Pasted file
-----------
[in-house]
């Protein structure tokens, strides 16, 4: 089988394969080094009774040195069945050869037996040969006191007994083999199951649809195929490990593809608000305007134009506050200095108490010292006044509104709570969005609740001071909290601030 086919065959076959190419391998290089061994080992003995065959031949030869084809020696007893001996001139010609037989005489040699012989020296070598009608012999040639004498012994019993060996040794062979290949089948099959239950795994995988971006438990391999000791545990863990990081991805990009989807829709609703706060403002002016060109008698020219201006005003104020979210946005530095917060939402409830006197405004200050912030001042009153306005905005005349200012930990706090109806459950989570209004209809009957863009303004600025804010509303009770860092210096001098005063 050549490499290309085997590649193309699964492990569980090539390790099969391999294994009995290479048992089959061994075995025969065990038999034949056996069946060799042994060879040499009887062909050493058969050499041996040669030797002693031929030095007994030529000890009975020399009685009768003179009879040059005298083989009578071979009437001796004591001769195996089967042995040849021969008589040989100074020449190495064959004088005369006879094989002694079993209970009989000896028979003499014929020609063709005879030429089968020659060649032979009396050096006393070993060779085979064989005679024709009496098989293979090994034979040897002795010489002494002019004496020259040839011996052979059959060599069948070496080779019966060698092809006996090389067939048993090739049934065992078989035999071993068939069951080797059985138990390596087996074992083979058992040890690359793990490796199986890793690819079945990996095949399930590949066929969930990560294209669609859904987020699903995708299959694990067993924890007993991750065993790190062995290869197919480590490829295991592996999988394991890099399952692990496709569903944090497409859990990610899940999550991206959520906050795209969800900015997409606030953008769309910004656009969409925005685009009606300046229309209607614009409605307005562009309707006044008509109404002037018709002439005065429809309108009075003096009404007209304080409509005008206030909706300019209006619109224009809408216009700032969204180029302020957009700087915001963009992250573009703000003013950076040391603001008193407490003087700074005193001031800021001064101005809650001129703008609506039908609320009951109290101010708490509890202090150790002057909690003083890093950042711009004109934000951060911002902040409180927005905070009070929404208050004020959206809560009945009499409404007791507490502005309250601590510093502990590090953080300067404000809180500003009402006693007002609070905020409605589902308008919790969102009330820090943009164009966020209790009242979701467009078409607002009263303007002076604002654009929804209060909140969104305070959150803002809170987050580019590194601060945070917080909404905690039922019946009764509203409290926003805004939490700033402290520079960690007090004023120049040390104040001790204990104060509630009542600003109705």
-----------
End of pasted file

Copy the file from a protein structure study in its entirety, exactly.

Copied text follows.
[in-house]
């Protein structure tokens, strides 16, 4: 089988394969080094009774040195069945050869037996040969006191007994083999199951649809195929490990593809608000305007134009506050200095108490010292006044509104709570969005609740001071909290601030 086919065959076959190419391998290089061994080992003995065959031949030869084809020696007893001996001139010609037989005489040699012989020296070598009608012999040639004498012994019993060996040794062979290949089948099959239950795994995988971006438990391999000791545990863990990081991805990009989807829709609703706060403002002016060109008698020219201006005003104020979210946005530095917060939402409830006197405004200050912030001042009153306005905005005349200012930990706090109806459950989570209004209809009957863009303004600025804010509303009770860092210096001098005063 050549490499290309085997590649193309699964492990569980090539390790099969391999294994009995290479048992089959061994075995025969065990038999034949056996069946060799042994060879040499009887062909050493058969050499041996040669030797002693031929030095007994030529000890009975020399009685009768003179009879040059005298083989009578071979009437001796004591001769195996089967042995040849021969008589040989100074020449190495064959004088005369006879094989002694079993209970009989000896028979003499014929020609063709005879030429089968020659060649032979009396050096006393070993060779085979064989005679024709009496098989293979090994034979040897002795010489002494002019004496020259040839011996052979059959060599069948070496080779019966060698092809006996090389067939048993090739049934065992078989035999071993068939069951080797059985138990390596087996074992083979058992040890690359793990490796199986890793690819079945990996095949399930590949066929969930990560294209669609859904987020699903995708299959694990067993924890007993991750065993790190062995290869197919480590490829295991592996999988394991890099399952692990496709569903944090497409859990990610899940999550991206959520906050795209969800900015997409606030953008769309910004656009969409925005685009009606300046229309209607614009409605307005562009309707006044008509109404002037018709002439005065429809309108009075003096009404007209304080409509005008206030909706300019209006619109224009809408216009700032969204180029302020957009700087915001963009992250573009703000003013950076040391603001008193407490003087700074005193001031800021001064101005809650001129703008609506039908609320009951109290101010708490509890202090150790002057909690003083890093950042711009004109934000951060911002902040409180927005905070009070929404208050004020959206809560009945009499409404007791507490502005309250601590510093502990590090953080300067404000809180500003009402006693007002609070905020409605589902308008919790969102009330820090943009164009966020209790009242979701467009078409607002009263303007002076604002654009929804209060909140969104305070959150803002809170987050580019590194601060945070917080909404905690039922019946009764509203409290926003805004939490700033402290520079960690007090004023120049040390104040001790204990104060509630009542600003109705």